In a speedy and decisive move, the European Union has placed a ban on commonly used pesticides known to harm bees. The ban is slated to be in place by the end of the year and apply to every field of crops in EU member nations

Derived from nicotine, neonicotinoids are a group of chemicals that essentially act as nerve agents to insects and have been proven to harm bees. Though not as lethal to bees as other insects, the poisons can cause them to lose vital memory function, impairing their ability to find their hive. Studies also revealed a much higher queen loss when exposed to the chemicals. In 2013, the EU banned neonicotinoids on crops that attract bees, such as flowering plants. But subsequent studies showed that the chemicals contaminate soil and water, proving that the previous ban was not going far enough to protect bees. Neonicotinoids will still be allowed in closed greenhouses, away from bees and channels of contamination.

Pollinators are a vital part of the food chain, carrying pollen to fertilize plants and allowing them to mature and produce the fruits, vegetables, nuts, and seeds we need to survive. Bees and other insects take on three quarters of crop pollination. But bees are at risk and have been dying at an alarming rate. Colony collapse disorder (CCD), where a seemingly healthy hive and queen bee are abandoned by worker bees, has been occurring in commercial hives around the world. Although scientists aren’t sure of the exact cause of CCD, a combination of pesticides, parasites, and climate change are all contributing factors. If bees went extinct, we would lose around half of the produce we see in grocery stores and the world would struggle to feed the population.

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Unlike the U.S., European countries have been known to take a precautionary approach when it comes to chemicals used in all aspects of food production. The herbicide Atrazine, a known water pollutant used widely in the U.S., was banned by the EU in 2003. The dyes that color juice, macaroni and cheese, and other foods we feed our children here in the states have also been banned in Europe. Rather than waiting to have long term data on the effects of these substances, it seems regulators in this country cater to the industries who produce them. Even more unsettling, a scientist for the USDA was recently fired after speaking out against neonicotinoids.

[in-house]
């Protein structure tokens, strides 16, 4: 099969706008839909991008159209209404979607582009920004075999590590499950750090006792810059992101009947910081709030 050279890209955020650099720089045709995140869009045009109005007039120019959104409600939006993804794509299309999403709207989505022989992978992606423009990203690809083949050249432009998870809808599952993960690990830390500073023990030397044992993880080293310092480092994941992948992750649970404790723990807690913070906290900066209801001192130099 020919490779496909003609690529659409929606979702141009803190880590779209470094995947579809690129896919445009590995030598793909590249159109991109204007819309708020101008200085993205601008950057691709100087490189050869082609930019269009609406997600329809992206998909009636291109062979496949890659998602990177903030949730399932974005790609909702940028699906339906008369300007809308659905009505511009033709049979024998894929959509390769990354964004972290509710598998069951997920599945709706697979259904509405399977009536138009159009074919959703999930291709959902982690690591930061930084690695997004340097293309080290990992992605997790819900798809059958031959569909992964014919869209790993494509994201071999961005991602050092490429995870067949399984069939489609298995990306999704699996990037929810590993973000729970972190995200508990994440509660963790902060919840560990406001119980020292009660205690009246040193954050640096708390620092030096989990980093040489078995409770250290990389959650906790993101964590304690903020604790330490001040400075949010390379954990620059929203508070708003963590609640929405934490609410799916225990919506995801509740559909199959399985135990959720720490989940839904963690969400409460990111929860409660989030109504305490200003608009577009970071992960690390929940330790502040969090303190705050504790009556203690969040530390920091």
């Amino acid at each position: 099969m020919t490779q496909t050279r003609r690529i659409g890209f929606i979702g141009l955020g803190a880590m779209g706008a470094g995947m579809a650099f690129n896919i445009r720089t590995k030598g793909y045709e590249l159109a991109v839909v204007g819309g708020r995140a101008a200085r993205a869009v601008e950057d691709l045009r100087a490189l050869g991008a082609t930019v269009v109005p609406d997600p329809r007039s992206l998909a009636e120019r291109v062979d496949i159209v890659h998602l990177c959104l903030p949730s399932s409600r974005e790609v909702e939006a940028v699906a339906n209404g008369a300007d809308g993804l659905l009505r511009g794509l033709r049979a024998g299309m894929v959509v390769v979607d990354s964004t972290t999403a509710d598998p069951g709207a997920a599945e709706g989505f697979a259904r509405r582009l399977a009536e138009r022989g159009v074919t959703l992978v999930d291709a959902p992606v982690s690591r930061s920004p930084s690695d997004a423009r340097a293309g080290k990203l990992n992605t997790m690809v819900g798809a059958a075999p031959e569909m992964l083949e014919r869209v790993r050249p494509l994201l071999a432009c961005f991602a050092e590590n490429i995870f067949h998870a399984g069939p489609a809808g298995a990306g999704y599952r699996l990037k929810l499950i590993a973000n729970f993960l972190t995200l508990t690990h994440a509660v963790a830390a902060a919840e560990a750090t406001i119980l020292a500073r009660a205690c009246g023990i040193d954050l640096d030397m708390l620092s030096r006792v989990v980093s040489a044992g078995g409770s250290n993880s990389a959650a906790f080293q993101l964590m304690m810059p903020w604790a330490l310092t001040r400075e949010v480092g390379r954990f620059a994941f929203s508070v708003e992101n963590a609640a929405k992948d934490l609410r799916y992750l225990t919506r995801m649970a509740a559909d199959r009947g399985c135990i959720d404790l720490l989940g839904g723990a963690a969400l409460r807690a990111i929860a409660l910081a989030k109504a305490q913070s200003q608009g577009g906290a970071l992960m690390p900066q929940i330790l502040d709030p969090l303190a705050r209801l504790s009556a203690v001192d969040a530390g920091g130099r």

Though the total ban on outdoor crop application of neonicotinoids goes a long way to help bees, not all experts agree that it goes far enough.

“[If] these neonicotinoids are simply replaced by other similar compounds, then we will simply be going round in circles. What is needed is a move towards truly sustainable farming,” said Professor Dave Goulson, at the University of Sussex.

Some also worry that the neonicotinoids may end up in waterways, washed away from greenhouses and harmful to aquatic life. And the chemicals will still be used in flea medications for pets and livestock.